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Video editing suite
Video editing suite
Post-production is part of filmmaking and the video production process. It occurs in the making of motion pictures, television programs, radio programs, advertising, audio recordings, photography, and digital art. It is a term for all stages of production occurring after the actual end of shooting and/or recording the completed work.

Post-production is, in fact, many different processes grouped under one name. These typically include:

Typically, the post-production phase of creating a film takes longer than the actual shooting of the film, and can take several months to complete because it includes the complete editing, color correction and the addition of music and sound. The process of editing a movie is also seen as the second directing because through the post production it is possible to change the intention of the movie. Furthermore through the use of color correcting tools and the addition of music and sound, the atmosphere of the movie can be heavily influenced for instance a blue-tinted movie is associated with a cold atmosphere and the choice of music and sound increases the effect of the shown scenes to the audience.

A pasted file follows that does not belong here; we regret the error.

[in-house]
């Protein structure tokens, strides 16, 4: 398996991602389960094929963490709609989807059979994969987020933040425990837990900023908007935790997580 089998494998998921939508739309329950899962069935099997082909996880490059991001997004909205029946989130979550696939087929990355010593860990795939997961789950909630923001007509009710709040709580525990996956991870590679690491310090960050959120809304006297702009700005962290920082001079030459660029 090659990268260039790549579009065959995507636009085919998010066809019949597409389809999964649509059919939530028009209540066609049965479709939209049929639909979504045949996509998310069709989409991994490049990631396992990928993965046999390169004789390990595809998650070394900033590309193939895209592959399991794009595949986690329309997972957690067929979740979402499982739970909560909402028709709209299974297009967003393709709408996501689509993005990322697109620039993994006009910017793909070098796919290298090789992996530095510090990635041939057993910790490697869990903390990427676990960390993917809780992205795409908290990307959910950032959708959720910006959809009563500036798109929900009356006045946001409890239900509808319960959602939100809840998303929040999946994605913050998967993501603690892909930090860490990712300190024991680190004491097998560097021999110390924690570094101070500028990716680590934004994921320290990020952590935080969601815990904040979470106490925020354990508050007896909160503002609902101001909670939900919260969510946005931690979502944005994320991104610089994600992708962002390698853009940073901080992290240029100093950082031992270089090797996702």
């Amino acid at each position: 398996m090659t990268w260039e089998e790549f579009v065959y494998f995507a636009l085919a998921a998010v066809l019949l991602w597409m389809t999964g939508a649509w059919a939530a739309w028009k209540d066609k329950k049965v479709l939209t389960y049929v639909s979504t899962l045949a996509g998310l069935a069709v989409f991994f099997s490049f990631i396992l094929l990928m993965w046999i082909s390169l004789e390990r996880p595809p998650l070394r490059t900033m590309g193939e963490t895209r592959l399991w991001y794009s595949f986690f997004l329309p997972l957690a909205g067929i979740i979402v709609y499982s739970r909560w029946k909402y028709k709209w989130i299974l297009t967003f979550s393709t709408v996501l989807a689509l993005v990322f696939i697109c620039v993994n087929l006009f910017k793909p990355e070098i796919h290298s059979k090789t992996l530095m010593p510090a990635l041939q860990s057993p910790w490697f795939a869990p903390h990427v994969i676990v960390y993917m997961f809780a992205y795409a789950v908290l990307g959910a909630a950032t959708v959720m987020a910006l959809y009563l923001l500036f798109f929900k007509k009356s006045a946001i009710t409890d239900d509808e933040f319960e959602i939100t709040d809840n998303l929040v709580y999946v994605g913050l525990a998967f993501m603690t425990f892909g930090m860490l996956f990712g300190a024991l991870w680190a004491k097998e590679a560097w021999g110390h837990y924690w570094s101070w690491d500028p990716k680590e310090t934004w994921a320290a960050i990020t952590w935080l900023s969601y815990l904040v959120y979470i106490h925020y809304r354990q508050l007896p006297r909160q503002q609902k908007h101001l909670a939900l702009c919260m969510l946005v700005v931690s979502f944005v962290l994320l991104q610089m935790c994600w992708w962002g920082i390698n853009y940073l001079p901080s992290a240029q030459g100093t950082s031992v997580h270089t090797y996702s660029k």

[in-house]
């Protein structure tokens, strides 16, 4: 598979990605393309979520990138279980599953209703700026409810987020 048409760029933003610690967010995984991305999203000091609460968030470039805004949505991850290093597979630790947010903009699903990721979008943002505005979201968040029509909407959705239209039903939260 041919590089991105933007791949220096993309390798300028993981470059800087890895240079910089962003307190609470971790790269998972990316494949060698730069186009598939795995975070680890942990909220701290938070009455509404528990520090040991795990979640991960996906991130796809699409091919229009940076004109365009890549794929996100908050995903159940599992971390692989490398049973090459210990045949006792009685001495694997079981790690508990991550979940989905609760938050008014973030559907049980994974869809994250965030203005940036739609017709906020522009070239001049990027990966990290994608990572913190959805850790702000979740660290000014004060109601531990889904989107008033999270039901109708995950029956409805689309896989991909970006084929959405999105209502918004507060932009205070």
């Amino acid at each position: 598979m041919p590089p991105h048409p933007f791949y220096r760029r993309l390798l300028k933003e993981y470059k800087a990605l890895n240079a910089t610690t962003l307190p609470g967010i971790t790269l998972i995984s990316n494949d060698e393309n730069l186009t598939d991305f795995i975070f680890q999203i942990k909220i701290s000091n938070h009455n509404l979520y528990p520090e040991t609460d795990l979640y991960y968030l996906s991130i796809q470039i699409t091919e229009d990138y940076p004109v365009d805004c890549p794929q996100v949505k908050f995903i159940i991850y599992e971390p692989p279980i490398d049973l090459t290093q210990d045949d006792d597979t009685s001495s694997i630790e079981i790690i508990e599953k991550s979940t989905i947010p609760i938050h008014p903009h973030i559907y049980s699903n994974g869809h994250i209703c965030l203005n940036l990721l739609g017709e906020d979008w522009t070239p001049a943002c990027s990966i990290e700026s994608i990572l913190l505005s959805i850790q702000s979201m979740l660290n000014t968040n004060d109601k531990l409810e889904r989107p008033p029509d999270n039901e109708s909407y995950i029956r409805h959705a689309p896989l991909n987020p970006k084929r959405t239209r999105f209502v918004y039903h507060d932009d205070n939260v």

Post-production was named the one of the 'Dying Industries' by IBISWorld.[1] The once exclusive service offered by high end post houses or boutique facilities have been eroded away by video editing software that operates on a non-linear editing system (NLE). However, traditional (analogue) post-production services are being surpassed by digital, leading to sales of over $6 billion annually.[2]

The digital revolution has made the video editing workflow process immeasurably quicker, as practitioners moved from time-consuming (tape to tape) linear video editing online editing suites, to computer hardware and video editing software such as Adobe Premiere, Final Cut Pro, Avid, Sony Vegas and Lightworks.



Techniques used in music post-production include comping (compiling the best portions of multiple takes into one superior take), timing and pitch correction (perhaps through beat quantization), and adding effects.[3] Post-production may occur at any point during recording and production and is non-linear and nonveridic.[3]

See also


  1. Top 10 Dying Industries, By Phil Izzo
  2. Pell Research Report on Video Postproduction Services - cited with permission
  3. a b Hodgson, Jay (2010). Understanding Records, p.231. ISBN 978-1-4411-5607-5.

External links

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